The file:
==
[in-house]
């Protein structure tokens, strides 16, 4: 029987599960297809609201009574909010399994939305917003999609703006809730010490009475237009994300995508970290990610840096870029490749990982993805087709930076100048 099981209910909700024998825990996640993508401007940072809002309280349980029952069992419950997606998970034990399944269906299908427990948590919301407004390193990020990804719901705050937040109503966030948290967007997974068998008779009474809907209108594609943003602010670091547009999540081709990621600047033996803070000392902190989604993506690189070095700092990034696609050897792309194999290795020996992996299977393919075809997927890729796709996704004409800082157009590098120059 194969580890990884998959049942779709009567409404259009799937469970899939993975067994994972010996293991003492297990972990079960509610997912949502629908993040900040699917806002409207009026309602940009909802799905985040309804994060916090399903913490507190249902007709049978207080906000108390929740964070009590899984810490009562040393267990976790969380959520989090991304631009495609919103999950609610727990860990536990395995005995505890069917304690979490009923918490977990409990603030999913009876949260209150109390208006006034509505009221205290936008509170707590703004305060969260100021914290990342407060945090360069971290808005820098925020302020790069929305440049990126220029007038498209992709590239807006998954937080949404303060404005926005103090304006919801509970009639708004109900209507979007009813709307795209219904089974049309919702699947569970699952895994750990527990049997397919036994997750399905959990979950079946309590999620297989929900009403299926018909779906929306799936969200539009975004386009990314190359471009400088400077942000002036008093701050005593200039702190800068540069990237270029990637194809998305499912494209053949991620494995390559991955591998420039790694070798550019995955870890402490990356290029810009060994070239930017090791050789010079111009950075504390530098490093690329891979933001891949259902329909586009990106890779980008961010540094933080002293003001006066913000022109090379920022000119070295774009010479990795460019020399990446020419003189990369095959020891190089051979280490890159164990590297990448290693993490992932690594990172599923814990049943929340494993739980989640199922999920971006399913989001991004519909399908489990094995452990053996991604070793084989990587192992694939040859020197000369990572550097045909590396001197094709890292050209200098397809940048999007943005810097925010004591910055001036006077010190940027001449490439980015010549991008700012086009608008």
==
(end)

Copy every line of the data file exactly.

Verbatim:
[in-house]
């Protein structure tokens, strides 16, 4: 029987599960297809609201009574909010399994939305917003999609703006809730010490009475237009994300995508970290990610840096870029490749990982993805087709930076100048 099981209910909700024998825990996640993508401007940072809002309280349980029952069992419950997606998970034990399944269906299908427990948590919301407004390193990020990804719901705050937040109503966030948290967007997974068998008779009474809907209108594609943003602010670091547009999540081709990621600047033996803070000392902190989604993506690189070095700092990034696609050897792309194999290795020996992996299977393919075809997927890729796709996704004409800082157009590098120059 194969580890990884998959049942779709009567409404259009799937469970899939993975067994994972010996293991003492297990972990079960509610997912949502629908993040900040699917806002409207009026309602940009909802799905985040309804994060916090399903913490507190249902007709049978207080906000108390929740964070009590899984810490009562040393267990976790969380959520989090991304631009495609919103999950609610727990860990536990395995005995505890069917304690979490009923918490977990409990603030999913009876949260209150109390208006006034509505009221205290936008509170707590703004305060969260100021914290990342407060945090360069971290808005820098925020302020790069929305440049990126220029007038498209992709590239807006998954937080949404303060404005926005103090304006919801509970009639708004109900209507979007009813709307795209219904089974049309919702699947569970699952895994750990527990049997397919036994997750399905959990979950079946309590999620297989929900009403299926018909779906929306799936969200539009975004386009990314190359471009400088400077942000002036008093701050005593200039702190800068540069990237270029990637194809998305499912494209053949991620494995390559991955591998420039790694070798550019995955870890402490990356290029810009060994070239930017090791050789010079111009950075504390530098490093690329891979933001891949259902329909586009990106890779980008961010540094933080002293003001006066913000022109090379920022000119070295774009010479990795460019020399990446020419003189990369095959020891190089051979280490890159164990590297990448290693993490992932690594990172599923814990049943929340494993739980989640199922999920971006399913989001991004519909399908489990094995452990053996991604070793084989990587192992694939040859020197000369990572550097045909590396001197094709890292050209200098397809940048999007943005810097925010004591910055001036006077010190940027001449490439980015010549991008700012086009608008």